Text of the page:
Comparator Theory of Habituation 

The brain is believed to create a mental model of the stimulus. After repeated presentations, the stimulus is assessed against the model, and If it’s a match, the response is blocked.

Dual-factor Theory of Habituation 

This suggests that there are neural processes that control the responsiveness to various stimuli. The brain decides for us that we don’t have to think about that loud sound because there are more important things to focus our attention on.

Characteristics of Habituation

The most notable features of habituation learning can be described like this:

  • If a stimulus is shown multiple times, it causes the response to be less or decreasing.
  • The response that is habitual returns after a certain period of time if the stimulus alters or returns after the time-lapse.
  • Repeated habituation, followed by a recovery, leads to speeding up the habituation process. This is referred to as potentiation.
  • If the stimulus is presented with a higher frequency, faster will be the habituation and spontaneous recovery.
  • The lower frequency stimulus can cause a more subtle type of habituation.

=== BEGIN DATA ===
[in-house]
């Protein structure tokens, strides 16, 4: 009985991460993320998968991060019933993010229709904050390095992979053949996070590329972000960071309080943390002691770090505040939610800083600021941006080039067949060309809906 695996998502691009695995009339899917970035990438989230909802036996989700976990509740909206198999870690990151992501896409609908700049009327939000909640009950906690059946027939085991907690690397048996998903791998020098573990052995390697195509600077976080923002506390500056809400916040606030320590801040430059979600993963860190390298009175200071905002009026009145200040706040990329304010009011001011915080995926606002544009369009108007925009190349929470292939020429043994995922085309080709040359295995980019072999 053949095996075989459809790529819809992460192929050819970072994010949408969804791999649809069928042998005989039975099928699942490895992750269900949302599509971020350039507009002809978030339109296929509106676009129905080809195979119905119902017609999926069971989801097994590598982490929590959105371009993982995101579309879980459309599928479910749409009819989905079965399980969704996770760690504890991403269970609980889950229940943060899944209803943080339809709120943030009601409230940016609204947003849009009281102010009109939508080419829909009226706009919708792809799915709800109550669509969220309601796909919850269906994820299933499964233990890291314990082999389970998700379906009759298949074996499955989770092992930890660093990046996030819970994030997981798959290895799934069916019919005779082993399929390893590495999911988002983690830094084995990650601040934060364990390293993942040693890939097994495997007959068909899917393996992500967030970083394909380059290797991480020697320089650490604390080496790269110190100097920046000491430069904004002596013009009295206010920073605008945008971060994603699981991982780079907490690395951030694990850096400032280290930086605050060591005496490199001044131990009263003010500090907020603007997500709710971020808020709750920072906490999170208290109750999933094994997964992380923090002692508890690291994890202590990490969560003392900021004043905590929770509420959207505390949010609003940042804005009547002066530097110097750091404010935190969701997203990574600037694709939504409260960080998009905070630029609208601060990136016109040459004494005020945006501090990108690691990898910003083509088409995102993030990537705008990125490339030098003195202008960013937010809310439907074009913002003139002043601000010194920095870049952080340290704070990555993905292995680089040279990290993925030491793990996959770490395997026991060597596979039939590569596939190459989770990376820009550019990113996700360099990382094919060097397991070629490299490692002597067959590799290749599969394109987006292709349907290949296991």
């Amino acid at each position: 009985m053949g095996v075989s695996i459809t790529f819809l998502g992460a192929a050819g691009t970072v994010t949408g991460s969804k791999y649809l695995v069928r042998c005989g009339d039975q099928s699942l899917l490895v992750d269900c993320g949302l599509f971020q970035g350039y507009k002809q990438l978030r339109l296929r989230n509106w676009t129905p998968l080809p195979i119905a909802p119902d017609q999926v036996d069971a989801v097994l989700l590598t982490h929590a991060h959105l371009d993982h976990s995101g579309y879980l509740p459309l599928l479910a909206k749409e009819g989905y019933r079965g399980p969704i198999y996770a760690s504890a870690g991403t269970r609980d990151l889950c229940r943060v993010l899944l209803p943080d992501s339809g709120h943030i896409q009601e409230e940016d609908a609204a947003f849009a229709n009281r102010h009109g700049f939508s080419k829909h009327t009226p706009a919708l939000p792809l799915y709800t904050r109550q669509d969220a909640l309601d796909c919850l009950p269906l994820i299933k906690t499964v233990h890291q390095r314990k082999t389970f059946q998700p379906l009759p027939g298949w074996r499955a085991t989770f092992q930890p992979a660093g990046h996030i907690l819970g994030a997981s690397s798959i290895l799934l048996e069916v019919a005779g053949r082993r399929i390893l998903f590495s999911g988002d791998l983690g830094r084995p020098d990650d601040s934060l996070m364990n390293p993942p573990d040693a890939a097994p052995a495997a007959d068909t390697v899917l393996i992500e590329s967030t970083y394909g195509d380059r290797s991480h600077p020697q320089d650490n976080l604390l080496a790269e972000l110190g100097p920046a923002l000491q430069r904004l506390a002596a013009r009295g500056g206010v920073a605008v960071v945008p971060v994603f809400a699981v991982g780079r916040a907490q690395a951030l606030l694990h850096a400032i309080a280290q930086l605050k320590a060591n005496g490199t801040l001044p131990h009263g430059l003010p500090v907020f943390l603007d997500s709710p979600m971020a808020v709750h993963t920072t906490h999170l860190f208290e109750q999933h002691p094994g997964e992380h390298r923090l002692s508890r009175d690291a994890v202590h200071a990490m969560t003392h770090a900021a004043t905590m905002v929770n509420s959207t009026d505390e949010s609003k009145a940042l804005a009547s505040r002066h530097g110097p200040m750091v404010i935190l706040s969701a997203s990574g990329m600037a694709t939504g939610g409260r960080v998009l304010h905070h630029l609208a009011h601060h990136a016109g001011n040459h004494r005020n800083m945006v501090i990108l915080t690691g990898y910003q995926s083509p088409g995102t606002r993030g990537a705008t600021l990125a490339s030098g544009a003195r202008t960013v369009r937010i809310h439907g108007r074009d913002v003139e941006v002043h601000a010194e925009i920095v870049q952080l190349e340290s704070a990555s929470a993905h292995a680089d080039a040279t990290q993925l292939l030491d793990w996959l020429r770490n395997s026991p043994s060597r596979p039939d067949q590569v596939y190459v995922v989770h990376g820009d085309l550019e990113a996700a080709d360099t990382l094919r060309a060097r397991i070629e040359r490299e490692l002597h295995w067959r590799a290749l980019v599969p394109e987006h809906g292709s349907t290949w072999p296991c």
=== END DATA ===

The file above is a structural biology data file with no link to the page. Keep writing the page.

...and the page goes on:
• The weak stimulus will lead to a faster rate of habituation.
  • In the event that the stimulation is powerful, a slow rate of habituation will occur.
  • Certain habituation patterns last for a longer period of time, for weeks or even months. This is called long-term habituation. However, some of them are brief-lived and last for only several minutes or even hours. It is then referred to as temporary habituation.
  • Habituation is a form of neural learning.
  • It can cause a type of psychological dependence.
  • Habituation can be seen in animals and humans too.
  • If you become habituated to a particular stimulus, it will lead to a diminished response to a similar kind of stimulus. 
  • Sometimes habituation and dishabituation (the recovered response that reappears again after a lapse of time) can occur together if the strength or quality of the original stimulus changes.

For instance, your habituation to a loudspeaker sound in the area could cause you to become habituated to similar sounds heard within the neighbourhood.

Factors influencing Habituation.

Habituation isn’t always a result of the same thing, and there are numerous variables that affect how quickly you develop habituation to an event. The main factors that influence habituation are:


Changing the intensity or duration of the stimulation may result in a reoccurrence of the original response. So if that banging noise gets louder over time or changes in rhythm, you are more likely to notice it again.